Local rescue efforts
The immediate local response was massive. The army, emergency services, charities, local government officers and ordinary people rushed to Silvertown. First aid stations were set up in the surrounding streets to deal with the thousands of minor injuries.
|Feeding homeless people at the Barking Road Weslyean Methodist Church. © NMM|
Hundreds of ordinary people searched through the rubble for survivors and provided shelter for the thousands of homeless people. By the following evening 600 people were being housed temporarily at centres such as churches, boys clubs and the local Seamen's Mission.
The Explosion Emergency Committee
The next day, the local authorities set up the Explosion Emergency Committee to oversee the rescue effort. It included the Mayor, councillors and settlement workers.
|Council staff inspecting a wrecked house. © NMM|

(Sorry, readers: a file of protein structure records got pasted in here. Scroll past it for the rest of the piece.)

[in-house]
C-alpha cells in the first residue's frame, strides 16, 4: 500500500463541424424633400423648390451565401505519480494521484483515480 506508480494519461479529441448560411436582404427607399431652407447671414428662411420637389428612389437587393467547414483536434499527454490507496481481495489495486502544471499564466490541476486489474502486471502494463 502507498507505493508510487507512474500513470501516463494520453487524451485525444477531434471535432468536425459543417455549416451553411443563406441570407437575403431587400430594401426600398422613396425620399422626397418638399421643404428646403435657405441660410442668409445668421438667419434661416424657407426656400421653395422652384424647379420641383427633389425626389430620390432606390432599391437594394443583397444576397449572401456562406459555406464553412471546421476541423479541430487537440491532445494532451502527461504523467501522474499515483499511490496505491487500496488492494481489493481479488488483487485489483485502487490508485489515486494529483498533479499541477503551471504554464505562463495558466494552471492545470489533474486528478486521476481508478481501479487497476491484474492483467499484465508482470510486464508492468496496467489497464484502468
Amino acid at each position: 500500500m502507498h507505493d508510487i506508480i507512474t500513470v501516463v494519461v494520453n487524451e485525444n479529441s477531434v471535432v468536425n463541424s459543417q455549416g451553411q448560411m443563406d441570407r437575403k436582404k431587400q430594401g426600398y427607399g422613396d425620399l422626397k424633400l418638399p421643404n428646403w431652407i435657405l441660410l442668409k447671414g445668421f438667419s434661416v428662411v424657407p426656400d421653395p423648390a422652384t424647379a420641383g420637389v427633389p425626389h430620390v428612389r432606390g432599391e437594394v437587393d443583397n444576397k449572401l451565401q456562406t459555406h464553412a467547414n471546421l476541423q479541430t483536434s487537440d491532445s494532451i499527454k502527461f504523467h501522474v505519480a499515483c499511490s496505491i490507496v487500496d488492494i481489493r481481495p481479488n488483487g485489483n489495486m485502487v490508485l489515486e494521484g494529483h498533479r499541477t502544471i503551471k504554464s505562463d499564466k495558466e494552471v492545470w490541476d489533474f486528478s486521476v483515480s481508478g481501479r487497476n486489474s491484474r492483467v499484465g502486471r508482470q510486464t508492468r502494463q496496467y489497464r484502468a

The committee offered help with:
- clearing up
- reuniting and re-housing families
- providing money for burials and medical assistance.
Relief and assistance
A relief office was also set up at the Public Hall in Canning Town. Its purpose was to relieve immediate distress by making payments to people who could not work because of the blast and giving grants to deal with essential needs.
|Notice from the Mayor offering emergency assistance. © NMM|
Efforts were also made to tell everyone in the area that they could apply for aid. They were also told that compensation claims could be made against the Ministry of Munitions. The government eventually paid out about £3m in compensation. That is the equivalent of about £40m in today's money.
The day after the explosion, the Prime Minister, David Lloyd George, went to the scene. The King and Queen also made a brief tour of the devastated docks.
|Firemen's dwelling on Fort Street after the explosion. © NMM|
On the same day, the London newspapers announced:
'The Ministry of Munitions regrets to announce that an explosion occurred last evening at a munitions factory in the vicinity of London. It is feared that the explosion was attended by considerable loss of life and damage to property.'
In fact, 69 people lost their lives in the immediate blast and a further four died shortly afterwards from their injuries.